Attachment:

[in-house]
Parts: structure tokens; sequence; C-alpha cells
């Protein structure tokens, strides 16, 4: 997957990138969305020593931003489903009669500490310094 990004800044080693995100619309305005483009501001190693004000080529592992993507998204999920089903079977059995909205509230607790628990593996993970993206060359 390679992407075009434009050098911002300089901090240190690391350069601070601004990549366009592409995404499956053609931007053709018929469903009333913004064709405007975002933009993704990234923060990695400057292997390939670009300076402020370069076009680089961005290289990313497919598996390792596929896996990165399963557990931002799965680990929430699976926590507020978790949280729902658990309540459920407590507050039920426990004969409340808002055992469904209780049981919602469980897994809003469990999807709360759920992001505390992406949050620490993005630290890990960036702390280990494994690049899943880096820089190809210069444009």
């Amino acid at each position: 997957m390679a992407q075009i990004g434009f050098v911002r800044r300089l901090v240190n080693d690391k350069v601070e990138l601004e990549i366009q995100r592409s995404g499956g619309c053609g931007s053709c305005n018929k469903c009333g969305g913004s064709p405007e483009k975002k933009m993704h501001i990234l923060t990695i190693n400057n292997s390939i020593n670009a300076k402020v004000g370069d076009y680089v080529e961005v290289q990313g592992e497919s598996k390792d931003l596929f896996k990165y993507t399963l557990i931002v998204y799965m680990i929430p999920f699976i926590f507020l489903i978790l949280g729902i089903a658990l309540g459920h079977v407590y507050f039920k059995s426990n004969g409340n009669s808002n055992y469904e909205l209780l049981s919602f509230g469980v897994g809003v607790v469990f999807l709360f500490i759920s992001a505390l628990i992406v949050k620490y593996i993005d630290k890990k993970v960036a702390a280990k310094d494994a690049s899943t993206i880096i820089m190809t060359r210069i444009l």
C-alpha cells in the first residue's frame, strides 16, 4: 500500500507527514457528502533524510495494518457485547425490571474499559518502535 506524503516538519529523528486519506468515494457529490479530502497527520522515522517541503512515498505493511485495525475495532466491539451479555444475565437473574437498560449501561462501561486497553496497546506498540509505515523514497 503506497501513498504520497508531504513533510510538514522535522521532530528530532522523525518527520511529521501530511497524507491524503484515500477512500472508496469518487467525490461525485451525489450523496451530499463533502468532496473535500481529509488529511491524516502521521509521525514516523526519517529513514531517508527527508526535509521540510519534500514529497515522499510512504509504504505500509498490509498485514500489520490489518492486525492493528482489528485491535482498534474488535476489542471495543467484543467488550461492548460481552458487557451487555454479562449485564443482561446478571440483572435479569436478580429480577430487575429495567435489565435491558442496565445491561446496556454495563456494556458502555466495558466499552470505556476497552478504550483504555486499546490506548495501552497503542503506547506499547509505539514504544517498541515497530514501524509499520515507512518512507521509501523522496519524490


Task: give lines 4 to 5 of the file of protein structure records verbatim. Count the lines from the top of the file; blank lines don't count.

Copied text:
């Amino acid at each position: 997957m390679a992407q075009i990004g434009f050098v911002r800044r300089l901090v240190n080693d690391k350069v601070e990138l601004e990549i366009q995100r592409s995404g499956g619309c053609g931007s053709c305005n018929k469903c009333g969305g913004s064709p405007e483009k975002k933009m993704h501001i990234l923060t990695i190693n400057n292997s390939i020593n670009a300076k402020v004000g370069d076009y680089v080529e961005v290289q990313g592992e497919s598996k390792d931003l596929f896996k990165y993507t399963l557990i931002v998204y799965m680990i929430p999920f699976i926590f507020l489903i978790l949280g729902i089903a658990l309540g459920h079977v407590y507050f039920k059995s426990n004969g409340n009669s808002n055992y469904e909205l209780l049981s919602f509230g469980v897994g809003v607790v469990f999807l709360f500490i759920s992001a505390l628990i992406v949050k620490y593996i993005d630290k890990k993970v960036a702390a280990k310094d494994a690049s899943t993206i880096i820089m190809t060359r210069i444009l």
C-alpha cells in the first residue's frame, strides 16, 4: 500500500507527514457528502533524510495494518457485547425490571474499559518502535 506524503516538519529523528486519506468515494457529490479530502497527520522515522517541503512515498505493511485495525475495532466491539451479555444475565437473574437498560449501561462501561486497553496497546506498540509505515523514497 503506497501513498504520497508531504513533510510538514522535522521532530528530532522523525518527520511529521501530511497524507491524503484515500477512500472508496469518487467525490461525485451525489450523496451530499463533502468532496473535500481529509488529511491524516502521521509521525514516523526519517529513514531517508527527508526535509521540510519534500514529497515522499510512504509504504505500509498490509498485514500489520490489518492486525492493528482489528485491535482498534474488535476489542471495543467484543467488550461492548460481552458487557451487555454479562449485564443482561446478571440483572435479569436478580429480577430487575429495567435489565435491558442496565445491561446496556454495563456494556458502555466495558466499552470505556476497552478504550483504555486499546490506548495501552497503542503506547506499547509505539514504544517498541515497530514501524509499520515507512518512507521509501523522496519524490